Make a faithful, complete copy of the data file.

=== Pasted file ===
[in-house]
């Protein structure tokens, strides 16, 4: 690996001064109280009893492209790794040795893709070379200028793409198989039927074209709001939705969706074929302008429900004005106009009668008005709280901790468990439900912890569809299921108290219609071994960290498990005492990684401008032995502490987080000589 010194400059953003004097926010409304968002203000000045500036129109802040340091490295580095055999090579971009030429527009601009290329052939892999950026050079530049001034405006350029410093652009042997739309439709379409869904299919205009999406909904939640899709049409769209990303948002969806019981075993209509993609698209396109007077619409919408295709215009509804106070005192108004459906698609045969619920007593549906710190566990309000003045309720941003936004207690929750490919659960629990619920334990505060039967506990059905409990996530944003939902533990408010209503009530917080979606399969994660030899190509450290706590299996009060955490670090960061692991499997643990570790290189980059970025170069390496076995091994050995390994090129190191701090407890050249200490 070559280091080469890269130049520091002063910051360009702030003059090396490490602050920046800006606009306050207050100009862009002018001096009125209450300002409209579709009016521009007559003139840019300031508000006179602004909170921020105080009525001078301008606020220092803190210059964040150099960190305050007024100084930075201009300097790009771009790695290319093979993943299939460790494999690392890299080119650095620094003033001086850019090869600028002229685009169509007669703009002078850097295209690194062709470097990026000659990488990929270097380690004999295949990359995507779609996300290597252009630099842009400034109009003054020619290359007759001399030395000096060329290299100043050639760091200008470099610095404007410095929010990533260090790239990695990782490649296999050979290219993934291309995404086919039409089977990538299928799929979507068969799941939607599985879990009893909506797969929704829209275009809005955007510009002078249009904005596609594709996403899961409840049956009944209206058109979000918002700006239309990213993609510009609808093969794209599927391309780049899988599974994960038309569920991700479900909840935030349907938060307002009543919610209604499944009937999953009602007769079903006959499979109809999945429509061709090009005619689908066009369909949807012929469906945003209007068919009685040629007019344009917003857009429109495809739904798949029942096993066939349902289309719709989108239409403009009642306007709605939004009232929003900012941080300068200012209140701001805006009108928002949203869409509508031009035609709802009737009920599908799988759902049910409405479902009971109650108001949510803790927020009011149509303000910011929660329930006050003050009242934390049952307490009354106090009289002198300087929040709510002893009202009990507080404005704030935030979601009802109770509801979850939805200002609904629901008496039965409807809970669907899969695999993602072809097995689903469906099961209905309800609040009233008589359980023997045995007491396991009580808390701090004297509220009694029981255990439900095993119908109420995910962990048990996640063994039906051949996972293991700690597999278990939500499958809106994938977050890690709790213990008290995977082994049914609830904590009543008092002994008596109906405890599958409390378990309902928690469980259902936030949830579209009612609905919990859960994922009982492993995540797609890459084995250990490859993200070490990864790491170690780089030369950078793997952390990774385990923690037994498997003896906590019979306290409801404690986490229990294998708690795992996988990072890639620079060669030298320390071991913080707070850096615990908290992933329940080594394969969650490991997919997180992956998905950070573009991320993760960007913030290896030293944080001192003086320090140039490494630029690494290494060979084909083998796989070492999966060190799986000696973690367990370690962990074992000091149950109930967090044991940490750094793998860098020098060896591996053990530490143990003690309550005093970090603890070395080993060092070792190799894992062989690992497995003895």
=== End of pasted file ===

[in-house]
């Protein structure tokens, strides 16, 4: 690996001064109280009893492209790794040795893709070379200028793409198989039927074209709001939705969706074929302008429900004005106009009668008005709280901790468990439900912890569809299921108290219609071994960290498990005492990684401008032995502490987080000589 010194400059953003004097926010409304968002203000000045500036129109802040340091490295580095055999090579971009030429527009601009290329052939892999950026050079530049001034405006350029410093652009042997739309439709379409869904299919205009999406909904939640899709049409769209990303948002969806019981075993209509993609698209396109007077619409919408295709215009509804106070005192108004459906698609045969619920007593549906710190566990309000003045309720941003936004207690929750490919659960629990619920334990505060039967506990059905409990996530944003939902533990408010209503009530917080979606399969994660030899190509450290706590299996009060955490670090960061692991499997643990570790290189980059970025170069390496076995091994050995390994090129190191701090407890050249200490 070559280091080469890269130049520091002063910051360009702030003059090396490490602050920046800006606009306050207050100009862009002018001096009125209450300002409209579709009016521009007559003139840019300031508000006179602004909170921020105080009525001078301008606020220092803190210059964040150099960190305050007024100084930075201009300097790009771009790695290319093979993943299939460790494999690392890299080119650095620094003033001086850019090869600028002229685009169509007669703009002078850097295209690194062709470097990026000659990488990929270097380690004999295949990359995507779609996300290597252009630099842009400034109009003054020619290359007759001399030395000096060329290299100043050639760091200008470099610095404007410095929010990533260090790239990695990782490649296999050979290219993934291309995404086919039409089977990538299928799929979507068969799941939607599985879990009893909506797969929704829209275009809005955007510009002078249009904005596609594709996403899961409840049956009944209206058109979000918002700006239309990213993609510009609808093969794209599927391309780049899988599974994960038309569920991700479900909840935030349907938060307002009543919610209604499944009937999953009602007769079903006959499979109809999945429509061709090009005619689908066009369909949807012929469906945003209007068919009685040629007019344009917003857009429109495809739904798949029942096993066939349902289309719709989108239409403009009642306007709605939004009232929003900012941080300068200012209140701001805006009108928002949203869409509508031009035609709802009737009920599908799988759902049910409405479902009971109650108001949510803790927020009011149509303000910011929660329930006050003050009242934390049952307490009354106090009289002198300087929040709510002893009202009990507080404005704030935030979601009802109770509801979850939805200002609904629901008496039965409807809970669907899969695999993602072809097995689903469906099961209905309800609040009233008589359980023997045995007491396991009580808390701090004297509220009694029981255990439900095993119908109420995910962990048990996640063994039906051949996972293991700690597999278990939500499958809106994938977050890690709790213990008290995977082994049914609830904590009543008092002994008596109906405890599958409390378990309902928690469980259902936030949830579209009612609905919990859960994922009982492993995540797609890459084995250990490859993200070490990864790491170690780089030369950078793997952390990774385990923690037994498997003896906590019979306290409801404690986490229990294998708690795992996988990072890639620079060669030298320390071991913080707070850096615990908290992933329940080594394969969650490991997919997180992956998905950070573009991320993760960007913030290896030293944080001192003086320090140039490494630029690494290494060979084909083998796989070492999966060190799986000696973690367990370690962990074992000091149950109930967090044991940490750094793998860098020098060896591996053990530490143990003690309550005093970090603890070395080993060092070792190799894992062989690992497995003895």